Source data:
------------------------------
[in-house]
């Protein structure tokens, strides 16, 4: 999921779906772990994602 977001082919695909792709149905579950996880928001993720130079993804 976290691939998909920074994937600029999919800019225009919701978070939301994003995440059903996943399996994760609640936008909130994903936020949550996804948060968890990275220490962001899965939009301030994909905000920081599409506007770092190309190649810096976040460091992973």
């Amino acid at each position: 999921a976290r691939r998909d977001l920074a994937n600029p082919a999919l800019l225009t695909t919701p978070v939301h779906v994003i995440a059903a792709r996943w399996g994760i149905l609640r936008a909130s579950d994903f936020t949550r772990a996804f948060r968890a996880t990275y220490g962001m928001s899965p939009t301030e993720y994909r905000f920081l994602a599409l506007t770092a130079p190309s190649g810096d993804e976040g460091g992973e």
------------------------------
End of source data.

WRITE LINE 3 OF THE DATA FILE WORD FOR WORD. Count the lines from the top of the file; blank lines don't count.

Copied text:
């Amino acid at each position: 999921a976290r691939r998909d977001l920074a994937n600029p082919a999919l800019l225009t695909t919701p978070v939301h779906v994003i995440a059903a792709r996943w399996g994760i149905l609640r936008a909130s579950d994903f936020t949550r772990a996804f948060r968890a996880t990275y220490g962001m928001s899965p939009t301030e993720y994909r905000f920081l994602a599409l506007t770092a130079p190309s190649g810096d993804e976040g460091g992973e």